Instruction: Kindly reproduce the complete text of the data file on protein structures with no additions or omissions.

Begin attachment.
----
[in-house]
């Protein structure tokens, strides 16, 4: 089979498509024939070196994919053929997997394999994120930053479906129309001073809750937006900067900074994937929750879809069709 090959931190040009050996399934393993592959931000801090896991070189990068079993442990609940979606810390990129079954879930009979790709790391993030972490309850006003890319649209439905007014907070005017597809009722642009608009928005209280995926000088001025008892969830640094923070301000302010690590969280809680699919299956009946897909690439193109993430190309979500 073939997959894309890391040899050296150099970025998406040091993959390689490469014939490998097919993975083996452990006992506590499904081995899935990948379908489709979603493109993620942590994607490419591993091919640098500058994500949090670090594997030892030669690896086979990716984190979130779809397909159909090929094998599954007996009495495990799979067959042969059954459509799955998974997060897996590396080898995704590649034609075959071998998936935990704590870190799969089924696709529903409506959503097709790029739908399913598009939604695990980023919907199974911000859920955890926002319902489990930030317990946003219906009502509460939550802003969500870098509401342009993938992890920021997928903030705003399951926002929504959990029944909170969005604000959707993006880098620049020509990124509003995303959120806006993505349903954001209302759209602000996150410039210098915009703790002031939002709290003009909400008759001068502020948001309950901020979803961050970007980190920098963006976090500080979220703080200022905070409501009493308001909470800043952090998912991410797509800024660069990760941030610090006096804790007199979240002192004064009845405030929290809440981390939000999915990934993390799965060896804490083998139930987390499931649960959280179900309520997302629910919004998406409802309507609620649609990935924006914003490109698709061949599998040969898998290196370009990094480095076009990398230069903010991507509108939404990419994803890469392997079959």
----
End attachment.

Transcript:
[in-house]
């Protein structure tokens, strides 16, 4: 089979498509024939070196994919053929997997394999994120930053479906129309001073809750937006900067900074994937929750879809069709 090959931190040009050996399934393993592959931000801090896991070189990068079993442990609940979606810390990129079954879930009979790709790391993030972490309850006003890319649209439905007014907070005017597809009722642009608009928005209280995926000088001025008892969830640094923070301000302010690590969280809680699919299956009946897909690439193109993430190309979500 073939997959894309890391040899050296150099970025998406040091993959390689490469014939490998097919993975083996452990006992506590499904081995899935990948379908489709979603493109993620942590994607490419591993091919640098500058994500949090670090594997030892030669690896086979990716984190979130779809397909159909090929094998599954007996009495495990799979067959042969059954459509799955998974997060897996590396080898995704590649034609075959071998998936935990704590870190799969089924696709529903409506959503097709790029739908399913598009939604695990980023919907199974911000859920955890926002319902489990930030317990946003219906009502509460939550802003969500870098509401342009993938992890920021997928903030705003399951926002929504959990029944909170969005604000959707993006880098620049020509990124509003995303959120806006993505349903954001209302759209602000996150410039210098915009703790002031939002709290003009909400008759001068502020948001309950901020979803961050970007980190920098963006976090500080979220703080200022905070409501009493308001909470800043952090998912991410797509800024660069990760941030610090006096804790007199979240002192004064009845405030929290809440981390939000999915990934993390799965060896804490083998139930987390499931649960959280179900309520997302629910919004998406409802309507609620649609990935924006914003490109698709061949599998040969898998290196370009990094480095076009990398230069903010991507509108939404990419994803890469392997079959």